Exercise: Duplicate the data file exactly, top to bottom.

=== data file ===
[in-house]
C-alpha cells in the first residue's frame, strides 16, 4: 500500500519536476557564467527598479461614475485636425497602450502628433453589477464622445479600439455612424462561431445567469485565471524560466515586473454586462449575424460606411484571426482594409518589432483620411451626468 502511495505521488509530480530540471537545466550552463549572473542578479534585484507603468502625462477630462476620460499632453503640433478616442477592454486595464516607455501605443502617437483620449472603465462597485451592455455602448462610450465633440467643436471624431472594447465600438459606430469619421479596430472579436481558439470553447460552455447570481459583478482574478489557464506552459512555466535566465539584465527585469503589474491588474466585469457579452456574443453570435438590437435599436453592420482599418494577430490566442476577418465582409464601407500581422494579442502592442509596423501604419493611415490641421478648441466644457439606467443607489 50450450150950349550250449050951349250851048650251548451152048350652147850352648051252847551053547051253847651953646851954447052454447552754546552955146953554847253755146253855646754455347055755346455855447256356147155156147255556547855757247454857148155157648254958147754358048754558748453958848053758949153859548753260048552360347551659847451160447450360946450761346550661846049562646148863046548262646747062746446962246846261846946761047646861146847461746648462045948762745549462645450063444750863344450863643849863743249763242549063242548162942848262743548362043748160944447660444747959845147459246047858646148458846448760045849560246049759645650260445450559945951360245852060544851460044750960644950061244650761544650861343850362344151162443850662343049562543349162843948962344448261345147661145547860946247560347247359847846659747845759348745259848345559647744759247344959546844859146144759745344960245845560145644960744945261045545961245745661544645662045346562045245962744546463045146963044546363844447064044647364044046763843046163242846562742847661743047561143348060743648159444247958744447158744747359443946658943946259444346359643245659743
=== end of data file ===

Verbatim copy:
[in-house]
C-alpha cells in the first residue's frame, strides 16, 4: 500500500519536476557564467527598479461614475485636425497602450502628433453589477464622445479600439455612424462561431445567469485565471524560466515586473454586462449575424460606411484571426482594409518589432483620411451626468 502511495505521488509530480530540471537545466550552463549572473542578479534585484507603468502625462477630462476620460499632453503640433478616442477592454486595464516607455501605443502617437483620449472603465462597485451592455455602448462610450465633440467643436471624431472594447465600438459606430469619421479596430472579436481558439470553447460552455447570481459583478482574478489557464506552459512555466535566465539584465527585469503589474491588474466585469457579452456574443453570435438590437435599436453592420482599418494577430490566442476577418465582409464601407500581422494579442502592442509596423501604419493611415490641421478648441466644457439606467443607489 50450450150950349550250449050951349250851048650251548451152048350652147850352648051252847551053547051253847651953646851954447052454447552754546552955146953554847253755146253855646754455347055755346455855447256356147155156147255556547855757247454857148155157648254958147754358048754558748453958848053758949153859548753260048552360347551659847451160447450360946450761346550661846049562646148863046548262646747062746446962246846261846946761047646861146847461746648462045948762745549462645450063444750863344450863643849863743249763242549063242548162942848262743548362043748160944447660444747959845147459246047858646148458846448760045849560246049759645650260445450559945951360245852060544851460044750960644950061244650761544650861343850362344151162443850662343049562543349162843948962344448261345147661145547860946247560347247359847846659747845759348745259848345559647744759247344959546844859146144759745344960245845560145644960744945261045545961245745661544645662045346562045245962744546463045146963044546363844447064044647364044046763843046163242846562742847661743047561143348060743648159444247958744447158744747359443946658943946259444346359643245659743